Benedictine monks make £116,000 from bible sale

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The Independent Online

A community of Benedictine monks has made £116,000 by auctioning its collection of bibles and first editions of religious texts. The Roman Catholic community at Prinknash Abbey, Gloucestershire, is preparing to move out because of dwindling numbers.

The highest price paid for a single item in the collection was £8,200 for a copy of the King James Bible dated 1611. That particular translation, completed in 1610, was the first to be acceptable to both Protestants and Catholics.

The monks also sold works by Aristotle and the Scottish philosopher John Locke, all beautifully illustrated and bound. A total of 250 early bibles and volumes on theology were put up for sale at a two-day auction at South Cerney, near Cirencester.

The monks are moving in October from their modern abbey, built in 1972, back into the original abbey building, St Peter's Grange, that was their home from 1928, because their numbers have dwindled to just 13. The community is gradually disposing of about half of its 30,000 books, built up over 110 years.Funds from the sales will be used to convert St Peter's Grange to its new use and to develop and build a retreat centre.

The association between the land known as Prinknash Park and the Benedictine monks goes back to 1096, when the family of Walter Giffard, one of the Norman nobles who came over with William the Conqueror, donated the land to Serlo, Abbot of St Peter's, Gloucester.

It was an abbey for more than five centuries, but was confiscated during the dissolution of the monasteries in 1539 and turned into a hunting lodge for a local landowner. A deed of covenant dated 1 August 1928, signed by the Earl of Rothes, turned the land over to a community of Benedictine monks then based on Caldey Island, who had converted 15 years earlier to Roman Catholicism. The first six monks from Caldey Islands moved into Prinknash, to convert it into a monastery, in October. By the end of the Thirties, the community had trebled in size from its original 25, and a decision was made to construct a new building. The foundation was laid in 1939, but work was interrupted by the war and completed in 1972. The old abbey was then converted into a retreat.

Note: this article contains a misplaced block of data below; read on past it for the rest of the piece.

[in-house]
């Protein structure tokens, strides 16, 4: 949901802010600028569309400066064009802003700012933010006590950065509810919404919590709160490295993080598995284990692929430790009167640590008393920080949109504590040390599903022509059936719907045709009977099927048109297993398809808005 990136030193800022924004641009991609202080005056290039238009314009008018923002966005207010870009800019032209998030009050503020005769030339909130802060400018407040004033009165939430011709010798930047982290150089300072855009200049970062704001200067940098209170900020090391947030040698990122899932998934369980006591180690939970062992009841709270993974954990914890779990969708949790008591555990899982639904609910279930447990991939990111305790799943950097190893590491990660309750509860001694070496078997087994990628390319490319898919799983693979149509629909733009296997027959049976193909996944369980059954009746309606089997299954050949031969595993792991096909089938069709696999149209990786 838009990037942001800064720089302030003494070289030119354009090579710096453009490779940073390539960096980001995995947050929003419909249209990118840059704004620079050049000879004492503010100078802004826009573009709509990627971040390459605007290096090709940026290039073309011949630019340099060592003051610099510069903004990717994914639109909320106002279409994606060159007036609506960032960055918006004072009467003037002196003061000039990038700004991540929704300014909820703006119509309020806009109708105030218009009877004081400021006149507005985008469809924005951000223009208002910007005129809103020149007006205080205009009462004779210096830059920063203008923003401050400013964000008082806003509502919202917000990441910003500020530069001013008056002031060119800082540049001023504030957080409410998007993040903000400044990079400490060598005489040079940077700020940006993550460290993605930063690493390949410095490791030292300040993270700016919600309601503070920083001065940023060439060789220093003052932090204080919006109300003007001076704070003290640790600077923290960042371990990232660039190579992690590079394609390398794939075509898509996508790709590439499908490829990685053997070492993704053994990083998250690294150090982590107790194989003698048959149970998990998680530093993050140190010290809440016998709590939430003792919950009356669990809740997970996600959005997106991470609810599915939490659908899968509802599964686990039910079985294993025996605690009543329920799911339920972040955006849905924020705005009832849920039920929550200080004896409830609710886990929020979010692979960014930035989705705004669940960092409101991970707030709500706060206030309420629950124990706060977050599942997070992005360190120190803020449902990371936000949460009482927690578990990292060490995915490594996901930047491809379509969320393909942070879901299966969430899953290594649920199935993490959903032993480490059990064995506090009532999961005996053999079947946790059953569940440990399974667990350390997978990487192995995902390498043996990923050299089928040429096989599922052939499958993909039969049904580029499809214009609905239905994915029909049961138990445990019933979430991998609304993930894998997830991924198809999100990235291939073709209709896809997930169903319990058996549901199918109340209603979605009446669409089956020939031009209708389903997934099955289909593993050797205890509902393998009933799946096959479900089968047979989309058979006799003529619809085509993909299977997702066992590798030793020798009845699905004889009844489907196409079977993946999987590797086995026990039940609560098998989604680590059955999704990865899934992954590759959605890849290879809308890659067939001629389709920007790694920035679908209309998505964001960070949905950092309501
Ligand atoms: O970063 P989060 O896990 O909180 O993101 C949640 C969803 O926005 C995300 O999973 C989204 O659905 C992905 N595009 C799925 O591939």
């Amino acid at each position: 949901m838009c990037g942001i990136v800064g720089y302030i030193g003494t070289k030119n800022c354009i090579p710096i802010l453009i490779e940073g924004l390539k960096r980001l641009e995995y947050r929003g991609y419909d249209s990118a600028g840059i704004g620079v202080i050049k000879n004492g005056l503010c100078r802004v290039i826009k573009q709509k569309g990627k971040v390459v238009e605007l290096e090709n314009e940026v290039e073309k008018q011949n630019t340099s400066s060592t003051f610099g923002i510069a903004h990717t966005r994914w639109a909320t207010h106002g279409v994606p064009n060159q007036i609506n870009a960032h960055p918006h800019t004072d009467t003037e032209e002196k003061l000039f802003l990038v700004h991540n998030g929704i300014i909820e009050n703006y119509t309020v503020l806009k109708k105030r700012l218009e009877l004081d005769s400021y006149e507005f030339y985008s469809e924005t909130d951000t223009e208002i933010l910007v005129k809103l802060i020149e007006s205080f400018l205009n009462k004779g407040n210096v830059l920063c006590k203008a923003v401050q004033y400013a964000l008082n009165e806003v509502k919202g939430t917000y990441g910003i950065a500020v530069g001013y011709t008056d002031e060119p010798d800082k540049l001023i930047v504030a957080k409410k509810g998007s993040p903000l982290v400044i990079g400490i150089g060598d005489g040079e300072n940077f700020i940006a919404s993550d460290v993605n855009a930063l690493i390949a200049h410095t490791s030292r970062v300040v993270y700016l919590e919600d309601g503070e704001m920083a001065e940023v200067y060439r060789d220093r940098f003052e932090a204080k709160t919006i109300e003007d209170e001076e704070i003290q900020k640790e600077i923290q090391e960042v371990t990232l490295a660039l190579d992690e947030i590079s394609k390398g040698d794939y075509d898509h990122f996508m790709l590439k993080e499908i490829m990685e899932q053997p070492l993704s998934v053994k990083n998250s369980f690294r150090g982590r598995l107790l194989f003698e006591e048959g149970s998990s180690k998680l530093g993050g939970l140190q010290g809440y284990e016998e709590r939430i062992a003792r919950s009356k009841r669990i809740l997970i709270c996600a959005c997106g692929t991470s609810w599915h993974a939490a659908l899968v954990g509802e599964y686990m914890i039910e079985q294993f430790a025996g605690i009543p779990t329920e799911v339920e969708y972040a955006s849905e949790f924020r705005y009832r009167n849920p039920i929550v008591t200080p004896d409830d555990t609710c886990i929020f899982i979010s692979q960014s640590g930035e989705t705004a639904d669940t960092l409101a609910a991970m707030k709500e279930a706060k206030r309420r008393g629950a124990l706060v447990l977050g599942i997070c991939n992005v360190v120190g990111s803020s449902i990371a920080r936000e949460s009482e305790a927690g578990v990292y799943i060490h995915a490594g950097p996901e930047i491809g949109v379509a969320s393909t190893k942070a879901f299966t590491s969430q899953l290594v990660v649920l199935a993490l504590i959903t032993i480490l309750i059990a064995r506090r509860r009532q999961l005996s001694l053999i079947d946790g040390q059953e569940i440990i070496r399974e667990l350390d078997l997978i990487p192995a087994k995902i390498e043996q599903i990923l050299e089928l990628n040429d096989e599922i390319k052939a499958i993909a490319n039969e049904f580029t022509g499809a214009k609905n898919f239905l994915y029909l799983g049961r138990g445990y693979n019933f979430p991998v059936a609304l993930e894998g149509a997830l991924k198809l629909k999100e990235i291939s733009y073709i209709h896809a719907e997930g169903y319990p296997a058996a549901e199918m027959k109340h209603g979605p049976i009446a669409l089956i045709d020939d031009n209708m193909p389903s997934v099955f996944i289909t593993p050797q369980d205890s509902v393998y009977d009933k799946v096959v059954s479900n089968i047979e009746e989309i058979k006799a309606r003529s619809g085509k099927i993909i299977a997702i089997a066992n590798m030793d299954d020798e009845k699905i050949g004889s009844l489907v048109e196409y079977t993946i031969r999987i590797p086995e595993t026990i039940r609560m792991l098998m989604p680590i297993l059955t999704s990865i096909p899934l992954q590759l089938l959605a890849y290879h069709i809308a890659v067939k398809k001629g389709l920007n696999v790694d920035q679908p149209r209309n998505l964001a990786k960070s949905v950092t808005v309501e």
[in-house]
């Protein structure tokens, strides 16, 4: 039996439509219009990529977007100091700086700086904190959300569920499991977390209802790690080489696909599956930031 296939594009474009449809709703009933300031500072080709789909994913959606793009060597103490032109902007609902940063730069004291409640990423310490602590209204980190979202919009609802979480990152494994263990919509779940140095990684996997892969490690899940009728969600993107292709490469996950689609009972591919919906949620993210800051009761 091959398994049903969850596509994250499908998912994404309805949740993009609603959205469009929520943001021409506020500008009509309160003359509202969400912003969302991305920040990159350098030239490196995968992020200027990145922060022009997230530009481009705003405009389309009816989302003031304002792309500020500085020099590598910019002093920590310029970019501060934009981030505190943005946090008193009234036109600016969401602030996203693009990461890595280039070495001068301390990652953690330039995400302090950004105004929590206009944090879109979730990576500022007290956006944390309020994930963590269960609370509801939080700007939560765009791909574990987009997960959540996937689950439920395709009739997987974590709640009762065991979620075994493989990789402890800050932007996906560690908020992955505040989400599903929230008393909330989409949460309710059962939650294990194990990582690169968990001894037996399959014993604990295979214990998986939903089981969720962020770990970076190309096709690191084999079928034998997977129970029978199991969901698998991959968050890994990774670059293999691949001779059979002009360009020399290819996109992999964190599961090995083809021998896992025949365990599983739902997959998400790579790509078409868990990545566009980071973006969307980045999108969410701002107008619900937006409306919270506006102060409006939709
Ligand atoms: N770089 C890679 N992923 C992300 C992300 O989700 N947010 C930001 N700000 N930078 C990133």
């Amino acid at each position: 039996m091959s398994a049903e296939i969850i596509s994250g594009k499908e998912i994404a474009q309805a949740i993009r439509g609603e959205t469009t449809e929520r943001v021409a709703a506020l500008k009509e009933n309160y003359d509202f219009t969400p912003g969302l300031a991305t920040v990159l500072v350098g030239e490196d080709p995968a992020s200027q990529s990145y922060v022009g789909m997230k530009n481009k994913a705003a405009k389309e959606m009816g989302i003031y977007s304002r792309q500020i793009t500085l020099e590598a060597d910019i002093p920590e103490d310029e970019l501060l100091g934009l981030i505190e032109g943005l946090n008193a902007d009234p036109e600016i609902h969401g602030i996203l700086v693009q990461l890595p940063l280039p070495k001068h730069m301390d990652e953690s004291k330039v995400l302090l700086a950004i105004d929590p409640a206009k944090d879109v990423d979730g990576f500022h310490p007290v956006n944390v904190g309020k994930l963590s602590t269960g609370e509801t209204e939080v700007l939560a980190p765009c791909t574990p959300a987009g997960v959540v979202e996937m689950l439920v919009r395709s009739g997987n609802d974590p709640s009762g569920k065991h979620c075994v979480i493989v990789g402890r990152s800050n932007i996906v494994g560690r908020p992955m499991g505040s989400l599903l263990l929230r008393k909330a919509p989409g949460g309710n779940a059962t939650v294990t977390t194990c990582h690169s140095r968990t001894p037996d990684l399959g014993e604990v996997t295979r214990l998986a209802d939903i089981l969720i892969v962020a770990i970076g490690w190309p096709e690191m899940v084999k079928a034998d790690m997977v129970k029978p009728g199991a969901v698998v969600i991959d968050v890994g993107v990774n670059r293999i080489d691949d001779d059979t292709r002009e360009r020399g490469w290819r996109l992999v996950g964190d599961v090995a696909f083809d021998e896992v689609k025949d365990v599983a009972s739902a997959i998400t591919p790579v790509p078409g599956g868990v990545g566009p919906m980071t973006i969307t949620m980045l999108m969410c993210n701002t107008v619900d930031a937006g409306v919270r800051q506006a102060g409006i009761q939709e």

Prinknash Abbey's bursar, Fr Martin McLaughlin, said he was a delighted by the outcome of the auction.

"It's much better than we expected," he said. "One or two books didn't reach their reserve price, but many have gone over, so it all balances out.

"We're selling off some of our books and giving away some to other monasteries. We can't take everything with us and there are a lot of costs involving in moving. It's quite sad to see them go, but the kind of people who are buying them are passionate about these types of books."

The holy order

* St Benedict of Nursia founded the Benedictine Order and the monastery of Monte Cassino in about AD529.

* Benedictine monasteries and nunneries are autonomous but they follow the Benedictine Rule.

* Saint Augustine introduced the Benedictine Rule to England in AD597.

* All Benedictines take vows of stability, conversion of manners and obedience.

* The order was at its peak from AD550-1150.

* The Venerable Bede, author of The Ecclesiastical History of the English People was a Benedictine monk in Jarrow.

* 168 Benedictine houses were dissolved by Henry VIII by 1540.

* There are 16 Catholic monasteries,11 nunneries and nine Anglican Benedictine houses in Britain.

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